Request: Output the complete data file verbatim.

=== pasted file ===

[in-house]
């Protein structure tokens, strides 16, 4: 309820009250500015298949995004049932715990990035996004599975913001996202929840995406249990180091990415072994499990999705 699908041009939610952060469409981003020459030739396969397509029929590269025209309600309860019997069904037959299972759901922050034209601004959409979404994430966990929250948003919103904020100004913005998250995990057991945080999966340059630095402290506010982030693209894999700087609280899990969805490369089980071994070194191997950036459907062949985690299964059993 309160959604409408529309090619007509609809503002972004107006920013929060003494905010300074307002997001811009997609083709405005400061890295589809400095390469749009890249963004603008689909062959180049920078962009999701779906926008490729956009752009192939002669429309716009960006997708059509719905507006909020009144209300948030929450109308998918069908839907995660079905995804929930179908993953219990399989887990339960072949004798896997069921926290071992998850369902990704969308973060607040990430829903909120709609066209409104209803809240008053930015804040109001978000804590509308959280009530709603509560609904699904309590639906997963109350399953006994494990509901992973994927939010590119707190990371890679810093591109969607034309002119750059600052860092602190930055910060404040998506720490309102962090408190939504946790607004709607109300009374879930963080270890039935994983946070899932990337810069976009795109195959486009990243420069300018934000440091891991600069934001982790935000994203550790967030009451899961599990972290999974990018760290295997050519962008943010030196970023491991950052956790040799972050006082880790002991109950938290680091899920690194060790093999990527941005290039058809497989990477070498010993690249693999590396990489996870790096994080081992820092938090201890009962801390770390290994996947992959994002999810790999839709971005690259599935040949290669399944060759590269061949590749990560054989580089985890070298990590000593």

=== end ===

[in-house]
């Protein structure tokens, strides 16, 4: 309820009250500015298949995004049932715990990035996004599975913001996202929840995406249990180091990415072994499990999705 699908041009939610952060469409981003020459030739396969397509029929590269025209309600309860019997069904037959299972759901922050034209601004959409979404994430966990929250948003919103904020100004913005998250995990057991945080999966340059630095402290506010982030693209894999700087609280899990969805490369089980071994070194191997950036459907062949985690299964059993 309160959604409408529309090619007509609809503002972004107006920013929060003494905010300074307002997001811009997609083709405005400061890295589809400095390469749009890249963004603008689909062959180049920078962009999701779906926008490729956009752009192939002669429309716009960006997708059509719905507006909020009144209300948030929450109308998918069908839907995660079905995804929930179908993953219990399989887990339960072949004798896997069921926290071992998850369902990704969308973060607040990430829903909120709609066209409104209803809240008053930015804040109001978000804590509308959280009530709603509560609904699904309590639906997963109350399953006994494990509901992973994927939010590119707190990371890679810093591109969607034309002119750059600052860092602190930055910060404040998506720490309102962090408190939504946790607004709607109300009374879930963080270890039935994983946070899932990337810069976009795109195959486009990243420069300018934000440091891991600069934001982790935000994203550790967030009451899961599990972290999974990018760290295997050519962008943010030196970023491991950052956790040799972050006082880790002991109950938290680091899920690194060790093999990527941005290039058809497989990477070498010993690249693999590396990489996870790096994080081992820092938090201890009962801390770390290994996947992959994002999810790999839709971005690259599935040949290669399944060759590269061949590749990560054989580089985890070298990590000593």